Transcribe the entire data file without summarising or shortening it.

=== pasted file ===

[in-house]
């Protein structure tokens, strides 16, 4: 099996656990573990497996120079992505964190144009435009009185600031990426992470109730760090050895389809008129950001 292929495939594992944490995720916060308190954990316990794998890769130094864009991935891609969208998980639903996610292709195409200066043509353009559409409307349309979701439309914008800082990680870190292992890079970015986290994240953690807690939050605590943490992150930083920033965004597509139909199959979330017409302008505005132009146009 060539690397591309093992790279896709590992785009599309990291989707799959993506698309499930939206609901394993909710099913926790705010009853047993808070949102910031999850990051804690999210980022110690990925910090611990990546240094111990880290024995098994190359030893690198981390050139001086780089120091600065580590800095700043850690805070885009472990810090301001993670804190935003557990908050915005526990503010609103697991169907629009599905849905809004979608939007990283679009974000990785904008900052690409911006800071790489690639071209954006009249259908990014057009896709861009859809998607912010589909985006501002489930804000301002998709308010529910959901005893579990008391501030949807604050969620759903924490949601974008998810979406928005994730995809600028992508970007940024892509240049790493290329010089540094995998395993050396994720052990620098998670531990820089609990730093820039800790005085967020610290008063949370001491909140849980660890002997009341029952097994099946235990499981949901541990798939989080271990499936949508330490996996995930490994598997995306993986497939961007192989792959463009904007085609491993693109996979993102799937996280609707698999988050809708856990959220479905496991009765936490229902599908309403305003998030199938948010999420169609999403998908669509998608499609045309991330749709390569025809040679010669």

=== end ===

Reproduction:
[in-house]
């Protein structure tokens, strides 16, 4: 099996656990573990497996120079992505964190144009435009009185600031990426992470109730760090050895389809008129950001 292929495939594992944490995720916060308190954990316990794998890769130094864009991935891609969208998980639903996610292709195409200066043509353009559409409307349309979701439309914008800082990680870190292992890079970015986290994240953690807690939050605590943490992150930083920033965004597509139909199959979330017409302008505005132009146009 060539690397591309093992790279896709590992785009599309990291989707799959993506698309499930939206609901394993909710099913926790705010009853047993808070949102910031999850990051804690999210980022110690990925910090611990990546240094111990880290024995098994190359030893690198981390050139001086780089120091600065580590800095700043850690805070885009472990810090301001993670804190935003557990908050915005526990503010609103697991169907629009599905849905809004979608939007990283679009974000990785904008900052690409911006800071790489690639071209954006009249259908990014057009896709861009859809998607912010589909985006501002489930804000301002998709308010529910959901005893579990008391501030949807604050969620759903924490949601974008998810979406928005994730995809600028992508970007940024892509240049790493290329010089540094995998395993050396994720052990620098998670531990820089609990730093820039800790005085967020610290008063949370001491909140849980660890002997009341029952097994099946235990499981949901541990798939989080271990499936949508330490996996995930490994598997995306993986497939961007192989792959463009904007085609491993693109996979993102799937996280609707698999988050809708856990959220479905496991009765936490229902599908309403305003998030199938948010999420169609999403998908669509998608499609045309991330749709390569025809040679010669």